David Kahn 'Jokes' About Irene Pollin, NBA Draft Lottery Conspiracies

David Kahn is the general manager of the Minnesota Timberwolves, who lost out to the Cleveland Cavaliers in their quest to get the No. 1 pick in the 2011 NBA Draft. Afterwards, Kahn certainly came across as a little salty, saying that the NBA has a "habit" of having great storylines at the NBA Draft lottery.

Since last year's winner was Your Washington Wizards, Kahn's soliloquy included a nod to Irene Pollin.

"This league has a habit, and I am just going to say habit, of producing some pretty incredible story lines," Kahn said. "Last year it was Abe Pollin's widow and this year it was a 14-year-old boy and the only thing we have in common is we have both been bar mitzvahed. We were done. I told Kevin: 'We're toast.' This is not happening for us and I was right."    

Ah yes. Nothing like attacking sick children or widowed women. Well done, #KAAAAHHHHNNN.

Now, there is a school of thought out there that Kahn was joking when he said these comments. Draft Express has video for you to judge for yourself. (Kahn's comments begin at the 1:54 mark).

So was he kidding? Not to get all philosophical here, but what is a joke, really? It's essentially a point with an element of truth, delivered in a certain way with certain timing to purposely blow it out of proportion and get your audience at ease. Based on my experience, in a professional interview context such as this, a joke with no meaning is traditionally delivered in the following way:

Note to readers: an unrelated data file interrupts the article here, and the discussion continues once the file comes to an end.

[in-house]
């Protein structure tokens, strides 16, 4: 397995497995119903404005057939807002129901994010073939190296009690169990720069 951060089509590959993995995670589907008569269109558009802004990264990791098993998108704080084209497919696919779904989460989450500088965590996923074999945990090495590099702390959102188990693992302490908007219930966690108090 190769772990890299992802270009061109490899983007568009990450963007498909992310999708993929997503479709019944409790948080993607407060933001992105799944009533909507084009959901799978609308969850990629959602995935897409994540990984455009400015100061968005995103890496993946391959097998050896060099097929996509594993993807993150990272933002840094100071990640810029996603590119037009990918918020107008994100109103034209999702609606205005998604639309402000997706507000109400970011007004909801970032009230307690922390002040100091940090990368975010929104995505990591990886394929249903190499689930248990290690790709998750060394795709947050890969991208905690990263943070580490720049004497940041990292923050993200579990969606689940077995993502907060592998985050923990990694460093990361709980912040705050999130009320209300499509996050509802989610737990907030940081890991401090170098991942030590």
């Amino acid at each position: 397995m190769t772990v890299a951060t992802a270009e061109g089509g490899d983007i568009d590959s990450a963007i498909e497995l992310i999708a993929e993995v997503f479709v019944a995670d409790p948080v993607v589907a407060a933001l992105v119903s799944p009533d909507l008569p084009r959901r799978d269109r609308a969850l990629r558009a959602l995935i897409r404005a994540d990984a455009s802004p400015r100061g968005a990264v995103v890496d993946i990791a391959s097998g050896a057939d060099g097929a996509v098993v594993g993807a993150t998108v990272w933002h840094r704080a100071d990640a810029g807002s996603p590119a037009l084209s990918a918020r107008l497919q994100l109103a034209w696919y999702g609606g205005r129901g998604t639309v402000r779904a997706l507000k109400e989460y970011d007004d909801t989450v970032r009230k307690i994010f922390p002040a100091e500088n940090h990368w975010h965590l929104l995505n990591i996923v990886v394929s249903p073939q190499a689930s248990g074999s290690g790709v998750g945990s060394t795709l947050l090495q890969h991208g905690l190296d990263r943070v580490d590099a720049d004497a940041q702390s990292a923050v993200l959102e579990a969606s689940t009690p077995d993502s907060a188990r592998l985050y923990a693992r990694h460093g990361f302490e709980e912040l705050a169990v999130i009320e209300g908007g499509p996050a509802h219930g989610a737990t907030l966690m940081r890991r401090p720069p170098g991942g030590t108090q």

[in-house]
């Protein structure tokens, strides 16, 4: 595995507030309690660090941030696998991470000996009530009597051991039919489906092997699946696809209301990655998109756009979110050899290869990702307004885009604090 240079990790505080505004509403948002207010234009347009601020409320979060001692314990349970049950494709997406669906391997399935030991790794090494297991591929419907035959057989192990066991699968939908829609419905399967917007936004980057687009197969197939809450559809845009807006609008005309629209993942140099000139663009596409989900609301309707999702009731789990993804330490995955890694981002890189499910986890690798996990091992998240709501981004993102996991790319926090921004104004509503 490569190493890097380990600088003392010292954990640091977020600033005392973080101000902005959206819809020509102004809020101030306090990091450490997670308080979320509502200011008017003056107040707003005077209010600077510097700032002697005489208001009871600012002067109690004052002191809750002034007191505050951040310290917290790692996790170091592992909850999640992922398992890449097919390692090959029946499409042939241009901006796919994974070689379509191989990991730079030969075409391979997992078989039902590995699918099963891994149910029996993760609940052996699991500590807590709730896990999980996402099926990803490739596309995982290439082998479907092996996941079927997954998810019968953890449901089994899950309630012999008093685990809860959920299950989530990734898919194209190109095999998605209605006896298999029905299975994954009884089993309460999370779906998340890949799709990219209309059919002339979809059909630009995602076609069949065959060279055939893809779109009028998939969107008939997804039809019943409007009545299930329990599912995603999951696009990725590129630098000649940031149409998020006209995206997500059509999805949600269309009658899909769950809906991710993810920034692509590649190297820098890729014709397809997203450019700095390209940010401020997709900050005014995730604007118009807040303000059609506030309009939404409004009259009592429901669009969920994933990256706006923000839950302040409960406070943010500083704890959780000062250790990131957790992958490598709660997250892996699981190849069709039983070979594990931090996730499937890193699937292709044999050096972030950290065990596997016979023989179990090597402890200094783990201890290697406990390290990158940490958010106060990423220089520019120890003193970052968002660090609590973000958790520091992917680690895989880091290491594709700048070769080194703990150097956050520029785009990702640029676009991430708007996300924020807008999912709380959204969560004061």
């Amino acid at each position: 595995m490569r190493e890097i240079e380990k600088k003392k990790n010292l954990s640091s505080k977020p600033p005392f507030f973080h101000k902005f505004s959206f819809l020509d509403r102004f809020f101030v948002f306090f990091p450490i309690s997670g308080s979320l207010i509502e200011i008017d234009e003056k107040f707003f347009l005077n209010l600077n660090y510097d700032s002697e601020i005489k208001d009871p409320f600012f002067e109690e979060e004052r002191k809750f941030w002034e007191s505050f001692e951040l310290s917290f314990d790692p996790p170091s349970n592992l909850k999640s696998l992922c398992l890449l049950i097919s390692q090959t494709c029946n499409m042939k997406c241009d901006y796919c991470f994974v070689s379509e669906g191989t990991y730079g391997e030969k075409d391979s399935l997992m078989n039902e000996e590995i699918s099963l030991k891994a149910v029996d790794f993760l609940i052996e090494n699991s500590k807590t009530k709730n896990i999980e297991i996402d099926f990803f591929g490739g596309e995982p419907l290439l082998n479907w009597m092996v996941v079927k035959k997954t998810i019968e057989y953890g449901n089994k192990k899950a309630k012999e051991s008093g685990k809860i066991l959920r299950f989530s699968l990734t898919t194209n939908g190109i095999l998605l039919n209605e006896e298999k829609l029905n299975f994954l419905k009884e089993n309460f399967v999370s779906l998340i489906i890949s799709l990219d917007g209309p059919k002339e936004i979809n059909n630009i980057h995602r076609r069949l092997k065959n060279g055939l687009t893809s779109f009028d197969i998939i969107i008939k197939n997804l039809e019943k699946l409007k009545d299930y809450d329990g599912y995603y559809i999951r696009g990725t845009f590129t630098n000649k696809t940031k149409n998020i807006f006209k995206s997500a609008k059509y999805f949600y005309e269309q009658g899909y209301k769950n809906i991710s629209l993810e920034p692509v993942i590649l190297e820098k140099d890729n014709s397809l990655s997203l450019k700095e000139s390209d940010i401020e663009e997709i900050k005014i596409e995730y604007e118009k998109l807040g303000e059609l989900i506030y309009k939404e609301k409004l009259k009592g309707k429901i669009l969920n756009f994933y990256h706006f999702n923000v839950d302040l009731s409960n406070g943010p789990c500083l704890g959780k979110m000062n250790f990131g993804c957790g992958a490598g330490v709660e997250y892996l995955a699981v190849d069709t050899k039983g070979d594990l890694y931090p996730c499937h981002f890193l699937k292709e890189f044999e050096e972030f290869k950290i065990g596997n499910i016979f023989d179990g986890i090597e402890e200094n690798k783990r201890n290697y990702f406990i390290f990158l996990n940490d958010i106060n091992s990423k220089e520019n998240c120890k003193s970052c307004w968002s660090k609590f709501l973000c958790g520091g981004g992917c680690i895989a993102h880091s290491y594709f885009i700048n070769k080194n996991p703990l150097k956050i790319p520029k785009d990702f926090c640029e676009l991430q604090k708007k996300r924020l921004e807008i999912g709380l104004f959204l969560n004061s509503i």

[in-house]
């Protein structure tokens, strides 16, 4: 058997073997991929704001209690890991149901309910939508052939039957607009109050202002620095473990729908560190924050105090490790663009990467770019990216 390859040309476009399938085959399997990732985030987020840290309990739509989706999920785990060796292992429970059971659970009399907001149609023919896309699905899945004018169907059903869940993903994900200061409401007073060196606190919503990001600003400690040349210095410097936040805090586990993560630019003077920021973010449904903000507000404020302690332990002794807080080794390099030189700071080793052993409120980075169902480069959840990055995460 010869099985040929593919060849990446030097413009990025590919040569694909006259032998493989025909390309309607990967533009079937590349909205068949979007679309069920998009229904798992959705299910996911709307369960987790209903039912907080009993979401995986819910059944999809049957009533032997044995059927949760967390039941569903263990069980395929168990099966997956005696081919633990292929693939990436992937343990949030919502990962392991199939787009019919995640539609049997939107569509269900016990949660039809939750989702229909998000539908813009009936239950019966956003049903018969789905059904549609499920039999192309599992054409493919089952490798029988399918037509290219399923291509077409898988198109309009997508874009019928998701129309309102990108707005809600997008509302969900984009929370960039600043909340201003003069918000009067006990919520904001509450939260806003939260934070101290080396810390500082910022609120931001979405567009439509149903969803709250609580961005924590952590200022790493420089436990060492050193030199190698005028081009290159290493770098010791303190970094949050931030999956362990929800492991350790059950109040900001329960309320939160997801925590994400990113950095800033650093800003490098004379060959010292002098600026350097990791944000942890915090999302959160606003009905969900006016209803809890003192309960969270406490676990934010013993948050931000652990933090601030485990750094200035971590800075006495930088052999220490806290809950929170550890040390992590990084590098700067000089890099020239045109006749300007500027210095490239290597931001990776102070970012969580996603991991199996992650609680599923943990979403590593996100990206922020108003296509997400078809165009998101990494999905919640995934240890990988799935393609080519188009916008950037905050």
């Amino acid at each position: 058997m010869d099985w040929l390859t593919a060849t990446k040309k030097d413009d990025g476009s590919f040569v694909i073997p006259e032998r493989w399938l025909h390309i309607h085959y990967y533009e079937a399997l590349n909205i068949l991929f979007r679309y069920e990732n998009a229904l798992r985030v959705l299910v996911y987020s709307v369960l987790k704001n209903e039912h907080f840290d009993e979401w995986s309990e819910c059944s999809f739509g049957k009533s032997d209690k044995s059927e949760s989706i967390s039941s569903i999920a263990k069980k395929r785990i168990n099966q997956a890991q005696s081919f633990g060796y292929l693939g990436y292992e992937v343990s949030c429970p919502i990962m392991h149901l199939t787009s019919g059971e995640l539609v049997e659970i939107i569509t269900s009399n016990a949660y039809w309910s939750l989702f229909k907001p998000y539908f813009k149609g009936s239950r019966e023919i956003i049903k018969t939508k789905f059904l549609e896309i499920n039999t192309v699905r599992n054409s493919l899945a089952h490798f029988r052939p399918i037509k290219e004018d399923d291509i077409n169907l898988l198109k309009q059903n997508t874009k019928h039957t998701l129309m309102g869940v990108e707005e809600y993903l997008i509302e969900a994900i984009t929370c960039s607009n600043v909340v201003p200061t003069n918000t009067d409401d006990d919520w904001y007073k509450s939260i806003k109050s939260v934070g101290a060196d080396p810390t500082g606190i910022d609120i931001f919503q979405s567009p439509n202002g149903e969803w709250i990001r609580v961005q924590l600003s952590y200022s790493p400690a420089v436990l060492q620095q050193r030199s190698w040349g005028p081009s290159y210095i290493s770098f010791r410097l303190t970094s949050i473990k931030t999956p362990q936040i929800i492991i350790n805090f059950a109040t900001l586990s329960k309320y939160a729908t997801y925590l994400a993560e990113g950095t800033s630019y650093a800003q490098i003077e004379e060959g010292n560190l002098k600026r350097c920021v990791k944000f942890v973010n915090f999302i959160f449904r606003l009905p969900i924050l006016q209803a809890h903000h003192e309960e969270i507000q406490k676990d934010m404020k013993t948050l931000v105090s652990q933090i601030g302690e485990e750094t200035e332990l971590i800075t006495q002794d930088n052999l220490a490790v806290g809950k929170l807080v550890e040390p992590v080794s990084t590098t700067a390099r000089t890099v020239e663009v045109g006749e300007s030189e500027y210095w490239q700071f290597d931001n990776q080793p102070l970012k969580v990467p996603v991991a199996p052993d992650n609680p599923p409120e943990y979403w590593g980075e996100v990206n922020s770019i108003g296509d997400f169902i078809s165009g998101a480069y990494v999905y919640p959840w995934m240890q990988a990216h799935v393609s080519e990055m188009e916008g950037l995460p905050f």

• STEP 1: A number of serious answers.
  • STEP 2: When you receive a somewhat threatening question, pull out your best one-liner to get the press to relax.
  • STEP 3: Pause for the press to inevitably laugh because they don't know what else to do.
  • STEP 4: Continue with a serious answer, preferably saying something like "No, but" to indicate that the previous statement is not to be taken seriously. To drive home the point, speak slowly for effect to show that you are thinking out your answer.
Kahn completed Step 1, then did Step 2, though he was a little long-winded. He then extended Step 2 by saying "once the kid hit the dais, we were dead," pausing for Step 3. At that point, if it was truly a throwaway joke, he would have stopped and said something serious. Instead, he said what he said above, speaking slowly for effect, then repeated Step 2. 

Maybe Kahn has a different handbook for telling a joke, but based on the way these things usually work, there was probably an element of truth to what he said.

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